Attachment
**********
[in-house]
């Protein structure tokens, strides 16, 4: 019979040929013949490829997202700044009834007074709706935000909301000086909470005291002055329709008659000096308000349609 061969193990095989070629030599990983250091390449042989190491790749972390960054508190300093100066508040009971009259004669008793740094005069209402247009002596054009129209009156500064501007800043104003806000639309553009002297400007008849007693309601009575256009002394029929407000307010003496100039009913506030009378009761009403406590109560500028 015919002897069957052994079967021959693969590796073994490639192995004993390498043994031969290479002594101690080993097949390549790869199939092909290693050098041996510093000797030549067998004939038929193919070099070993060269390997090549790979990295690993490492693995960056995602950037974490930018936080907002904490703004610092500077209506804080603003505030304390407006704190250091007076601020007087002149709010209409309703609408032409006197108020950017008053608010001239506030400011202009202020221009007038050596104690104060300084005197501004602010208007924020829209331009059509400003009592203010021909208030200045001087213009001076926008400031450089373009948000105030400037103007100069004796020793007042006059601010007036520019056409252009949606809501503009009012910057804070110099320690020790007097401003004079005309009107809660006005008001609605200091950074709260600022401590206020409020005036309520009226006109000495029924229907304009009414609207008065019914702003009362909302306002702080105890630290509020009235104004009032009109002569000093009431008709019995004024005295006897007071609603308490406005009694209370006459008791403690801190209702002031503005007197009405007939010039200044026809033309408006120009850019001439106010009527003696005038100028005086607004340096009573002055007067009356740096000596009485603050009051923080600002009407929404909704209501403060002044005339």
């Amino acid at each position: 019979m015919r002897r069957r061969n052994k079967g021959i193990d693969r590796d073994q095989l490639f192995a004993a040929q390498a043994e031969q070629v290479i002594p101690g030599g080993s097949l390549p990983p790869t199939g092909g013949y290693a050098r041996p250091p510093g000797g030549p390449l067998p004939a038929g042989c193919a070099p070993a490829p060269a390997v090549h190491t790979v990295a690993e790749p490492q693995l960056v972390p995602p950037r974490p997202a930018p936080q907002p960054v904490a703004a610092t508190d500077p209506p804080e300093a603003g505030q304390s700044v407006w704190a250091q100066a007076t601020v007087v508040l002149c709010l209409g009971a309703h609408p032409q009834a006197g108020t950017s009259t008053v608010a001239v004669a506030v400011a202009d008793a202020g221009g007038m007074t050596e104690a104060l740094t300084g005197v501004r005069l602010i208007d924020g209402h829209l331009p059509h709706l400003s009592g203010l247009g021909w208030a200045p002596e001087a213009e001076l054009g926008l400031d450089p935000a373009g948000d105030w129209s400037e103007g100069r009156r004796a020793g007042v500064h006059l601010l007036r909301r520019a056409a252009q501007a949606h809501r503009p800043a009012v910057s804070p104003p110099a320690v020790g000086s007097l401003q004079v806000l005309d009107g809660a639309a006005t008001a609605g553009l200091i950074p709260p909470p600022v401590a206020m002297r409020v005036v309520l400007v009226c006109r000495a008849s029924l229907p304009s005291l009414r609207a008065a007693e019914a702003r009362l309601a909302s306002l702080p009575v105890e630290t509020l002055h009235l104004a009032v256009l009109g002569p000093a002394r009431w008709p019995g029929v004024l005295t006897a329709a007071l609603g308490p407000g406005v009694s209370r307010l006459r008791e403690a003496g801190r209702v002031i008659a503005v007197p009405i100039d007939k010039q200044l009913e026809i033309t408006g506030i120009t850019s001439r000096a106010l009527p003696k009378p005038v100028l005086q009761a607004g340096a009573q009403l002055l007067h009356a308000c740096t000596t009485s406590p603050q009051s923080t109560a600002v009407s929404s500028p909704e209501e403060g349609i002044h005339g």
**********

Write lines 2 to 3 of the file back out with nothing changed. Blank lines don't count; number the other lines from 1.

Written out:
């Protein structure tokens, strides 16, 4: 019979040929013949490829997202700044009834007074709706935000909301000086909470005291002055329709008659000096308000349609 061969193990095989070629030599990983250091390449042989190491790749972390960054508190300093100066508040009971009259004669008793740094005069209402247009002596054009129209009156500064501007800043104003806000639309553009002297400007008849007693309601009575256009002394029929407000307010003496100039009913506030009378009761009403406590109560500028 015919002897069957052994079967021959693969590796073994490639192995004993390498043994031969290479002594101690080993097949390549790869199939092909290693050098041996510093000797030549067998004939038929193919070099070993060269390997090549790979990295690993490492693995960056995602950037974490930018936080907002904490703004610092500077209506804080603003505030304390407006704190250091007076601020007087002149709010209409309703609408032409006197108020950017008053608010001239506030400011202009202020221009007038050596104690104060300084005197501004602010208007924020829209331009059509400003009592203010021909208030200045001087213009001076926008400031450089373009948000105030400037103007100069004796020793007042006059601010007036520019056409252009949606809501503009009012910057804070110099320690020790007097401003004079005309009107809660006005008001609605200091950074709260600022401590206020409020005036309520009226006109000495029924229907304009009414609207008065019914702003009362909302306002702080105890630290509020009235104004009032009109002569000093009431008709019995004024005295006897007071609603308490406005009694209370006459008791403690801190209702002031503005007197009405007939010039200044026809033309408006120009850019001439106010009527003696005038100028005086607004340096009573002055007067009356740096000596009485603050009051923080600002009407929404909704209501403060002044005339």
């Amino acid at each position: 019979m015919r002897r069957r061969n052994k079967g021959i193990d693969r590796d073994q095989l490639f192995a004993a040929q390498a043994e031969q070629v290479i002594p101690g030599g080993s097949l390549p990983p790869t199939g092909g013949y290693a050098r041996p250091p510093g000797g030549p390449l067998p004939a038929g042989c193919a070099p070993a490829p060269a390997v090549h190491t790979v990295a690993e790749p490492q693995l960056v972390p995602p950037r974490p997202a930018p936080q907002p960054v904490a703004a610092t508190d500077p209506p804080e300093a603003g505030q304390s700044v407006w704190a250091q100066a007076t601020v007087v508040l002149c709010l209409g009971a309703h609408p032409q009834a006197g108020t950017s009259t008053v608010a001239v004669a506030v400011a202009d008793a202020g221009g007038m007074t050596e104690a104060l740094t300084g005197v501004r005069l602010i208007d924020g209402h829209l331009p059509h709706l400003s009592g203010l247009g021909w208030a200045p002596e001087a213009e001076l054009g926008l400031d450089p935000a373009g948000d105030w129209s400037e103007g100069r009156r004796a020793g007042v500064h006059l601010l007036r909301r520019a056409a252009q501007a949606h809501r503009p800043a009012v910057s804070p104003p110099a320690v020790g000086s007097l401003q004079v806000l005309d009107g809660a639309a006005t008001a609605g553009l200091i950074p709260p909470p600022v401590a206020m002297r409020v005036v309520l400007v009226c006109r000495a008849s029924l229907p304009s005291l009414r609207a008065a007693e019914a702003r009362l309601a909302s306002l702080p009575v105890e630290t509020l002055h009235l104004a009032v256009l009109g002569p000093a002394r009431w008709p019995g029929v004024l005295t006897a329709a007071l609603g308490p407000g406005v009694s209370r307010l006459r008791e403690a003496g801190r209702v002031i008659a503005v007197p009405i100039d007939k010039q200044l009913e026809i033309t408006g506030i120009t850019s001439r000096a106010l009527p003696k009378p005038v100028l005086q009761a607004g340096a009573q009403l002055l007067h009356a308000c740096t000596t009485s406590p603050q009051s923080t109560a600002v009407s929404s500028p909704e209501e403060g349609i002044h005339g």